Let’s start with the obvious:
Whether or not the Angels end up making the playoffs—and chances are likely they won’t—Mike Scioscia does not deserve to be fired. He built this franchise into the perennial contender it is today and is the only thing standing between keeping them that way and them possibly turning into the Yankees of the 1980s. (For those of you too young to remember, that is not a compliment.)
But as Snoop Pearson from the HBO series The Wire once famously said, “Deserve got nuthin’ to do with it!”
The 2012 Angels were expected to contend for a world championship, and they are going to fall well short of that goal, not even making the postseason in a year in which the league added an extra wild card.
Their high-priced roster is going to end up finishing behind the likes of Oakland and Baltimore. That’s right, Oakland, whose entire 2012 team payroll is less than what the Angels are paying two players, one of whom doesn’t even start every day. Baltimore, a city that hasn’t even had a winning season in 15 years.
The result of that underachievement is that heads are going to roll, and if they do, they’ll belong to Scioscia and his coaches. I don’t agree with it. In fact, I think it’s an incredibly foolish, short-sighted and counterproductive “panic move” but that hasn’t stopped this team before from making this kind of move, particularly under owner Arte Moreno’s direction.
So as the saying goes, “When life gives you lemons, you make lemonade.” If the Angels do indeed fire Scioscia at the end of the season, here is my list of the top five candidates to replace him:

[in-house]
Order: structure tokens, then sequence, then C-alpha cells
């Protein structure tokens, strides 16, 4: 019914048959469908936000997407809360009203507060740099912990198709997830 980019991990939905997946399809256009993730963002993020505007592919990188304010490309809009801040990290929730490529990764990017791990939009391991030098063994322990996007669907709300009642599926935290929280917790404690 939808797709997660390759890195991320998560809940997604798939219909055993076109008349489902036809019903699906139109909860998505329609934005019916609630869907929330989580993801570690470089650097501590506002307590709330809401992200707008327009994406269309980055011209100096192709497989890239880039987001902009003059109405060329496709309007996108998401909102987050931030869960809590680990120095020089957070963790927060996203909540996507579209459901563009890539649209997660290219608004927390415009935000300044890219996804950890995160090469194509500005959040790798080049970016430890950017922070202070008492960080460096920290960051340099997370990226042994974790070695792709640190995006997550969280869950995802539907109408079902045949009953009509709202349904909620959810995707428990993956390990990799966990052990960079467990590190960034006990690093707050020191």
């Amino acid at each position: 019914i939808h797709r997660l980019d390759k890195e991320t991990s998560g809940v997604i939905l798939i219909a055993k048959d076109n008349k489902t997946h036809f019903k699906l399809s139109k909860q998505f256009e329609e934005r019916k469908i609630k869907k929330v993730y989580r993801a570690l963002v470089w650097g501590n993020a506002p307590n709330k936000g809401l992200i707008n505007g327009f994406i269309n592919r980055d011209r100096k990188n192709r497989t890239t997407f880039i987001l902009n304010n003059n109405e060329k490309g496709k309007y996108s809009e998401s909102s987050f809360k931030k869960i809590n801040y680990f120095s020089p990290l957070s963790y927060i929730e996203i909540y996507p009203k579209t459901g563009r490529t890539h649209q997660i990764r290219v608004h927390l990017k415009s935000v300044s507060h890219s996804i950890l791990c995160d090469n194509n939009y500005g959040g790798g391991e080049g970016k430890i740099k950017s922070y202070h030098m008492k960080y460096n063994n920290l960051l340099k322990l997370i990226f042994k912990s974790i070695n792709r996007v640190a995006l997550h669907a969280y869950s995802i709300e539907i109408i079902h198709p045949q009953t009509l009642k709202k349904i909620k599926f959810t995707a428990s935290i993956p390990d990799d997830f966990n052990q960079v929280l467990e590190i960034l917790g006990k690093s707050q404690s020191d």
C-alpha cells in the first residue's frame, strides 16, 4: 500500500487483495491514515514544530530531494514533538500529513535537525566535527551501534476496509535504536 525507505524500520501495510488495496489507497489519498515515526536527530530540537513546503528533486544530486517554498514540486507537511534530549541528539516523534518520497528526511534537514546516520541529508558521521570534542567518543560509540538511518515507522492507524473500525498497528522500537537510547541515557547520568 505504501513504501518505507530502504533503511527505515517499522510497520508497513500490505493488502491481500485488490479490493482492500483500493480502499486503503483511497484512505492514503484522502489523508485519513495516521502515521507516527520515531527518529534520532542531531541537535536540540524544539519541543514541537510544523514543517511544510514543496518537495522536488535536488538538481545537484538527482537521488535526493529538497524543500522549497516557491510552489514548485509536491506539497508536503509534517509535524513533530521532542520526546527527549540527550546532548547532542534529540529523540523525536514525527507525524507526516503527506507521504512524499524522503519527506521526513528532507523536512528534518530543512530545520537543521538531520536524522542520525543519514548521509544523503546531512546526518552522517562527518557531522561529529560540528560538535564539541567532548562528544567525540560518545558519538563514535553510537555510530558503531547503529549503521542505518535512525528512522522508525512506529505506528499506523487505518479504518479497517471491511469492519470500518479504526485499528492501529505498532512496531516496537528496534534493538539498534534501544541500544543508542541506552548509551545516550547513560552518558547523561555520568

5. Harold Baines
Consummate professional as a player, he has the near Hall-of-Fame resume that current players respect, and he would bring a quiet strength to the job that just might be what this team needs to perform better.
4. Terry Francona
Knows how to manage in a big market, has shown he can handle the high expectations that would come with this job and was generally well-liked by his players. He’s a good in-game strategist who knows how to handle a pitching staff.
3. Tony La Russa
C’mon, do you really think he’s going to stay retired? The man lives and breathes baseball.
And he loves Albert Pujols. He commands the utmost respect in the clubhouse and Moreno will gladly open up the checkbook to bring him to Orange County. He’s definitely worth a conversation.
2. Sandy Alomar Jr.
Hey, former catchers make good managers and it’s not like we haven’t had success before going this route so why not try it again?
Alomar is a baseball lifer from a family of baseball lifers and has been preparing for a job as a manager ever since he retired as a player in 2007. He’s more than ready and the team that hires him is going to get a good 10-year run out of him so it might as well be the Angels.
1. Darin Erstad
Hands down the no-brainer choice here for best candidate to replace Mike Scioscia, should the Angels let Scioscia go.
He was the heart and soul of the team as a player and the unquestioned leader in the clubhouse. He set the right example for how the game was to be played and never let his teammates believe, even for a minute, that they were out of any ballgame, even if they were down 5-0 in the seventh inning of a World Series elimination game.
Even if he wasn’t coaching baseball presently (he’s the head coach at his alma mater, University of Nebraska), I’d still pluck him out of whatever cornfield he was tending to and hand him the keys to the franchise.
Like I said, I don't want it to happen, I don't think it should happen, but that doesn't mean it's not going to happen. And if it does, I want the Angels to be in the best position to succeed afterwards. They would be fortunate to land any of these five men, with Erstad being the best of the bunch.